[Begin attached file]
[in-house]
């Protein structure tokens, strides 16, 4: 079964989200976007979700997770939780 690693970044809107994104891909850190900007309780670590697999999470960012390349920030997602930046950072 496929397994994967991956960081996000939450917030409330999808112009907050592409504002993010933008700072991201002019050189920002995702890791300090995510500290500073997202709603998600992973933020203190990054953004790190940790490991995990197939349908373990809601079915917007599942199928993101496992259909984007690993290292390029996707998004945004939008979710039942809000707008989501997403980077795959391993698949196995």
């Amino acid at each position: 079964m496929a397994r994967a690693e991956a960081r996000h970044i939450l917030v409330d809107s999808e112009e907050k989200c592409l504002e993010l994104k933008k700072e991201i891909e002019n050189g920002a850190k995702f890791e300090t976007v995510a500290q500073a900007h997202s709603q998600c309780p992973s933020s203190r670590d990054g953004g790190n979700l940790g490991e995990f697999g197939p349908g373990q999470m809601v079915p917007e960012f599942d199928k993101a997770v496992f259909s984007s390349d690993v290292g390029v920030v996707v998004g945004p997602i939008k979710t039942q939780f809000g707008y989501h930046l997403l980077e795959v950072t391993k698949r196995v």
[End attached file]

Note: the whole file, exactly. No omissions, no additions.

[in-house]
């Protein structure tokens, strides 16, 4: 079964989200976007979700997770939780 690693970044809107994104891909850190900007309780670590697999999470960012390349920030997602930046950072 496929397994994967991956960081996000939450917030409330999808112009907050592409504002993010933008700072991201002019050189920002995702890791300090995510500290500073997202709603998600992973933020203190990054953004790190940790490991995990197939349908373990809601079915917007599942199928993101496992259909984007690993290292390029996707998004945004939008979710039942809000707008989501997403980077795959391993698949196995």
């Amino acid at each position: 079964m496929a397994r994967a690693e991956a960081r996000h970044i939450l917030v409330d809107s999808e112009e907050k989200c592409l504002e993010l994104k933008k700072e991201i891909e002019n050189g920002a850190k995702f890791e300090t976007v995510a500290q500073a900007h997202s709603q998600c309780p992973s933020s203190r670590d990054g953004g790190n979700l940790g490991e995990f697999g197939p349908g373990q999470m809601v079915p917007e960012f599942d199928k993101a997770v496992f259909s984007s390349d690993v290292g390029v920030v996707v998004g945004p997602i939008k979710t039942q939780f809000g707008y989501h930046l997403l980077e795959v950072t391993k698949r196995v």